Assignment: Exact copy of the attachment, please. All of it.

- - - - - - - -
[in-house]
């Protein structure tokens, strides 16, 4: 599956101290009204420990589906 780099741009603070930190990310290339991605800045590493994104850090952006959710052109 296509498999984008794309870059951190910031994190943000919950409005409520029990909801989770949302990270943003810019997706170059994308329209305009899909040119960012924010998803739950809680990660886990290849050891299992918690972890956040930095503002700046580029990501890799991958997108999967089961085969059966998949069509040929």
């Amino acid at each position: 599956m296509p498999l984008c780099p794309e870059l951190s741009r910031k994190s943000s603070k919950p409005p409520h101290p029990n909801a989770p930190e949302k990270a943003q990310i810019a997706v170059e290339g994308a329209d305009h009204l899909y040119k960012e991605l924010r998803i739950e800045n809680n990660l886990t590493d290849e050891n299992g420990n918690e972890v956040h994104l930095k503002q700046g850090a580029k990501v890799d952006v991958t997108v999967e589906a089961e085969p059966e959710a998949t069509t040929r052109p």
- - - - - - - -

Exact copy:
[in-house]
């Protein structure tokens, strides 16, 4: 599956101290009204420990589906 780099741009603070930190990310290339991605800045590493994104850090952006959710052109 296509498999984008794309870059951190910031994190943000919950409005409520029990909801989770949302990270943003810019997706170059994308329209305009899909040119960012924010998803739950809680990660886990290849050891299992918690972890956040930095503002700046580029990501890799991958997108999967089961085969059966998949069509040929």
């Amino acid at each position: 599956m296509p498999l984008c780099p794309e870059l951190s741009r910031k994190s943000s603070k919950p409005p409520h101290p029990n909801a989770p930190e949302k990270a943003q990310i810019a997706v170059e290339g994308a329209d305009h009204l899909y040119k960012e991605l924010r998803i739950e800045n809680n990660l886990t590493d290849e050891n299992g420990n918690e972890v956040h994104l930095k503002q700046g850090a580029k990501v890799d952006v991958t997108v999967e589906a089961e085969p059966e959710a998949t069509t040929r052109p």